This study is also limited because it does not control for disability severity, service connection, or disease progression/duration. Information regarding the reason for which the mobility device was first issued was not available from the databases analyzed. Clearly, individuals who intend to use their wheeled mobility device part-time are more likely to receive a lower quality wheelchair compared with individuals who will be using the wheelchair as their primary means of mobility.

Another limitation of the study was that within the general population 52 percent of individuals with SCI have paraplegia and 47 percent have tetraplegia (http://www.sci-info-pages.com/facts.html) and once all the missing data were filtered from the NPPD database for 2000 and 2001, only 11.4 percent of the V-SCI had tetraplegia, indicating that we likely did not capture all veterans with tetraplegia. Clinicians may have coded veterans with tetraplegia due to SCI as another primary diagnosis besides definitive SCI, such as "quadriplegia or quadriparesis." This diagnosis was not included in our analysis because the tetraplegia may have resulted from another condition besides traumatic SCI, such as MS. Similarly, tetraplegia due to SCI is likely accompanied by other secondary diagnoses, such as respiratory problems, which may have been the primary diagnosis of the clinician entering the patient information. Therefore, some discrepancies in the classification of SCI may exist when clinicians input the primary diagnosis into the database. The underrepresentation of veterans with tetraplegia due to SCI likely caused an underestimate of the number of power wheelchairs issued to V-SCI. This underestimation would further widen the gap between the general types of wheeled mobility devices (manual wheelchair, power wheelchair, or scooter) issued to veterans with the two diagnoses. This study reveals that future reliability studies should be conducted in ICD-9 coding as it relates to wheelchair prescription within the Department of Veterans Affairs (VA).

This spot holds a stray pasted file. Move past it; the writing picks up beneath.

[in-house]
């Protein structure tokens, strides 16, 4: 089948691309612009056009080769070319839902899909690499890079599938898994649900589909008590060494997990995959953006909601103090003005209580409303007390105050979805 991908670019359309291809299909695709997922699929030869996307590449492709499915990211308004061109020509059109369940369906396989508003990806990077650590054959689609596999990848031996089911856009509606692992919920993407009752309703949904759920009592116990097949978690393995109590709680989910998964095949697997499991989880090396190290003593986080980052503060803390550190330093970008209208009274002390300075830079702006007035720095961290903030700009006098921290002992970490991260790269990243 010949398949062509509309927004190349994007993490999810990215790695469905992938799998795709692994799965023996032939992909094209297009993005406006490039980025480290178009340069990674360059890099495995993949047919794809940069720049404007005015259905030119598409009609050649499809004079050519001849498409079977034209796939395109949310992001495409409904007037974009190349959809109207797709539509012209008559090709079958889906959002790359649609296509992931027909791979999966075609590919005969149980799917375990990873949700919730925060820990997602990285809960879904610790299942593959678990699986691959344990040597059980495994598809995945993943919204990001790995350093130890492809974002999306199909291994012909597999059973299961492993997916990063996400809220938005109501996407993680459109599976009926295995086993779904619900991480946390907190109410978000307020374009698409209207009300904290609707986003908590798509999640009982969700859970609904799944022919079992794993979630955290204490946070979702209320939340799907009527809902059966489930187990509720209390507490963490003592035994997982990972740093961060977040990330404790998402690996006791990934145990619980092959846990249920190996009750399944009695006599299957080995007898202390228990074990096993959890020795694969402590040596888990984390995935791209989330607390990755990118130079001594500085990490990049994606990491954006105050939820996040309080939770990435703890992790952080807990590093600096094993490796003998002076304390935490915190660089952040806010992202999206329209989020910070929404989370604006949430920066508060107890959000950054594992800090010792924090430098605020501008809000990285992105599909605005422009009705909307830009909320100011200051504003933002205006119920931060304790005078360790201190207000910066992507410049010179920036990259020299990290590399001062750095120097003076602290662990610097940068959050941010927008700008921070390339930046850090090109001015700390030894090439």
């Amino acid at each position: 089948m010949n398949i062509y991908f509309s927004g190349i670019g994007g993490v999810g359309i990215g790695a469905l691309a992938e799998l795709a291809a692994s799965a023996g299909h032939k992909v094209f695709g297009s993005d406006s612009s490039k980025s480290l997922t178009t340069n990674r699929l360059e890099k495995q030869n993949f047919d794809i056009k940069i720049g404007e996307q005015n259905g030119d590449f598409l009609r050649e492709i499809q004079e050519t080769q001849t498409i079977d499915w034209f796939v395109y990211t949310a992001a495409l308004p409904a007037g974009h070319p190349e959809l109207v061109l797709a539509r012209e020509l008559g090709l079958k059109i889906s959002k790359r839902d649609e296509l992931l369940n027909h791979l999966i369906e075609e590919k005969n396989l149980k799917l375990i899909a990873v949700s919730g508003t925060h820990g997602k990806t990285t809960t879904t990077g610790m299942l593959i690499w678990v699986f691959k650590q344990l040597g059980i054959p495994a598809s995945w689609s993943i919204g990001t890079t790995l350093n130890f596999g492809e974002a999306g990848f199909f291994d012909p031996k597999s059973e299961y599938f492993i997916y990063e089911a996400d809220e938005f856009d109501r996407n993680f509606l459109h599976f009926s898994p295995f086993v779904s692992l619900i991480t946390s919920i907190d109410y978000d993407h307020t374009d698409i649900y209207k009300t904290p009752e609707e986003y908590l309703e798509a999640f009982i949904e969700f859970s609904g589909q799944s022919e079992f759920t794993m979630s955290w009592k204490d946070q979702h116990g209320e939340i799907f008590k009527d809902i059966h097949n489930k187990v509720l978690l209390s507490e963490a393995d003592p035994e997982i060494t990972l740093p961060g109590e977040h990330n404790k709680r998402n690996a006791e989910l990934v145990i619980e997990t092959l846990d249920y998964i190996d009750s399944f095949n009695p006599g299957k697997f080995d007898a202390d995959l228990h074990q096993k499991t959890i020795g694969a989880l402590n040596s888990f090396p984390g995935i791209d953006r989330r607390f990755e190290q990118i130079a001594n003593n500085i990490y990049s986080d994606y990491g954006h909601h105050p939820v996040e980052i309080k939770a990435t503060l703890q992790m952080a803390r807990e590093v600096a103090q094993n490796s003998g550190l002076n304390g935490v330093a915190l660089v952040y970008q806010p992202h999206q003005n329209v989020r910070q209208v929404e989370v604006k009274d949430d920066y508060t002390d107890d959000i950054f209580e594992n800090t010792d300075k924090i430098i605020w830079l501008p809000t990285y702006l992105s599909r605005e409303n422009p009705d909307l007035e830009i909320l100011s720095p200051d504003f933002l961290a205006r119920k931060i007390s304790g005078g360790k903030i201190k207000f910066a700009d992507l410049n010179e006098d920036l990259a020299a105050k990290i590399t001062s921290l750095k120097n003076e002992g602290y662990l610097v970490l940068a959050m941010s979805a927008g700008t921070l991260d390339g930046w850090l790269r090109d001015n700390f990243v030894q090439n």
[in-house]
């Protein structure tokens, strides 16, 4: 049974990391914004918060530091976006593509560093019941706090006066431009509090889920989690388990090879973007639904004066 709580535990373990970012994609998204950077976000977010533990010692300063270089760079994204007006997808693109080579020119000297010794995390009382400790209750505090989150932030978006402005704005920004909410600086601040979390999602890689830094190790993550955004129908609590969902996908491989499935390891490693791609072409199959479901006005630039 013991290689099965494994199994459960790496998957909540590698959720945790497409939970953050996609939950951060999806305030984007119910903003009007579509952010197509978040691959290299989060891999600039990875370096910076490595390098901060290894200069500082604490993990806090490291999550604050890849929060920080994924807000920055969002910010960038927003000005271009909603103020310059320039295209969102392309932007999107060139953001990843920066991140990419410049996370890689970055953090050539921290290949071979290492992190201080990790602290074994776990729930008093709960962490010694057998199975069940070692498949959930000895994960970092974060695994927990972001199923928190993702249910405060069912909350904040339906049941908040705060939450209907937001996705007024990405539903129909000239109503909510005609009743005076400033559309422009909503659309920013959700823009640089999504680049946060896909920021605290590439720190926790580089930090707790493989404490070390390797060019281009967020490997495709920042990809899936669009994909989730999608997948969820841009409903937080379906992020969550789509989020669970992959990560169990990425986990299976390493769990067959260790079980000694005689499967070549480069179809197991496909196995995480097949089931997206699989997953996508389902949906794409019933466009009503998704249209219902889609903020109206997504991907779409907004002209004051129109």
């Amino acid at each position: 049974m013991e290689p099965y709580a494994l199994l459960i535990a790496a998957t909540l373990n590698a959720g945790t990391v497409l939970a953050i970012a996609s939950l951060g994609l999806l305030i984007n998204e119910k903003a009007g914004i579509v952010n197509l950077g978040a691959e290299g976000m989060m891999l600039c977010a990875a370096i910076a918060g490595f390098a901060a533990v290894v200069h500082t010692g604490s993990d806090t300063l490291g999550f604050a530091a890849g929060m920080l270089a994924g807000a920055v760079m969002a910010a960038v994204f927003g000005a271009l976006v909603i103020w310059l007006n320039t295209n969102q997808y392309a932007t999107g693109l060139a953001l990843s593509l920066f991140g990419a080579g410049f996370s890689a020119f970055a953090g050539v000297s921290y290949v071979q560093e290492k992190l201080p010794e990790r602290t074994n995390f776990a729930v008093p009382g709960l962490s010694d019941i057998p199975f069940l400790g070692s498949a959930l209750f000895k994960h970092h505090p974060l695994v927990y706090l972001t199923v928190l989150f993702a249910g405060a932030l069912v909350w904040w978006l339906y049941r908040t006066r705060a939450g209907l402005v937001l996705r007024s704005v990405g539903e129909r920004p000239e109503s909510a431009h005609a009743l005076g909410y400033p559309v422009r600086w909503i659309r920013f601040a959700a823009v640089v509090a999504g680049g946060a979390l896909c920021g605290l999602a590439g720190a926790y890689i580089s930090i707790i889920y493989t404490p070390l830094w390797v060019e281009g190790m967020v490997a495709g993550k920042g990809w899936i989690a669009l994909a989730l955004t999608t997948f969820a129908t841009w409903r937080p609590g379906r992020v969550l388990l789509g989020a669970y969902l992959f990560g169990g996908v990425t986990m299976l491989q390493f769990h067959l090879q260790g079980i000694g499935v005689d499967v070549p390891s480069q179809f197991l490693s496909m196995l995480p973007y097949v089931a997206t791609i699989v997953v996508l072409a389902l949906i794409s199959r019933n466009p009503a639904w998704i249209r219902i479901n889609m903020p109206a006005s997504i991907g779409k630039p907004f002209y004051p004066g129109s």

These results are specific to V-SCI and V-MS and because of differences in funding policies and patient demographics may not be generalizable to the SCI and MS populations at large. First, while the average age of veterans in the sample we investigated was 55 years, the average age of an individual in the community with an SCI is 31 years; the average age of an individual in the community with MS is 37 years. This difference represents the aging veteran population within the VA. In addition, the type of insurance available to veterans is different than that available to the general population. A previous study has shown that individuals who have public insurance, such as Medicare and Medicaid, receive a lower quality wheelchair compared with individuals who have private insurance [25]. Veterans likely receive a higher overall quality wheelchair than individuals with public insurance because of the increased purchase flexibility of the VA. This difference is not present when the type of wheelchairs issued to individuals from the VA or a Model SCI System are compared. According to Hunt et al., within a Model SCI System, 97 percent of all the manual wheelchairs issued were ultralightweight [25]. Therefore, specialty of the prescriber likely plays a role in the type of wheelchair issued.